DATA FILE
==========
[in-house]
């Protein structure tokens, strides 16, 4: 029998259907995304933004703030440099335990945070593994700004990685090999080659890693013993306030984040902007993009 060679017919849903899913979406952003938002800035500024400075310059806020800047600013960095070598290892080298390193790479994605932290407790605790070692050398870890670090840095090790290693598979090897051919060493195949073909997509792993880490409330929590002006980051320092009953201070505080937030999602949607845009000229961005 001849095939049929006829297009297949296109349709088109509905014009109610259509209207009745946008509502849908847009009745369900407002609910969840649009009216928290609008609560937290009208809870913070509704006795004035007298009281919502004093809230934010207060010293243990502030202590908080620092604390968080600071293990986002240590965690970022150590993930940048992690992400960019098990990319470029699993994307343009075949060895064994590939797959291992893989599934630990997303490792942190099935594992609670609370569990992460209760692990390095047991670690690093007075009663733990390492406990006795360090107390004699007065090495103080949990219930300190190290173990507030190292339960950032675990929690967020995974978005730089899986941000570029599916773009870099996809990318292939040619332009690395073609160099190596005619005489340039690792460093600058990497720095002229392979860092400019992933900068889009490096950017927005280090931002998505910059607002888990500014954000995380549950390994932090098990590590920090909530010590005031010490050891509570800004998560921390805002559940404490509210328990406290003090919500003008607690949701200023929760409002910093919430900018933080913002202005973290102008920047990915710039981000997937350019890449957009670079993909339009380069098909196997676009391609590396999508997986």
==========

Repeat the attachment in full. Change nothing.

[in-house]
């Protein structure tokens, strides 16, 4: 029998259907995304933004703030440099335990945070593994700004990685090999080659890693013993306030984040902007993009 060679017919849903899913979406952003938002800035500024400075310059806020800047600013960095070598290892080298390193790479994605932290407790605790070692050398870890670090840095090790290693598979090897051919060493195949073909997509792993880490409330929590002006980051320092009953201070505080937030999602949607845009000229961005 001849095939049929006829297009297949296109349709088109509905014009109610259509209207009745946008509502849908847009009745369900407002609910969840649009009216928290609008609560937290009208809870913070509704006795004035007298009281919502004093809230934010207060010293243990502030202590908080620092604390968080600071293990986002240590965690970022150590993930940048992690992400960019098990990319470029699993994307343009075949060895064994590939797959291992893989599934630990997303490792942190099935594992609670609370569990992460209760692990390095047991670690690093007075009663733990390492406990006795360090107390004699007065090495103080949990219930300190190290173990507030190292339960950032675990929690967020995974978005730089899986941000570029599916773009870099996809990318292939040619332009690395073609160099190596005619005489340039690792460093600058990497720095002229392979860092400019992933900068889009490096950017927005280090931002998505910059607002888990500014954000995380549950390994932090098990590590920090909530010590005031010490050891509570800004998560921390805002559940404490509210328990406290003090919500003008607690949701200023929760409002910093919430900018933080913002202005973290102008920047990915710039981000997937350019890449957009670079993909339009380069098909196997676009391609590396999508997986």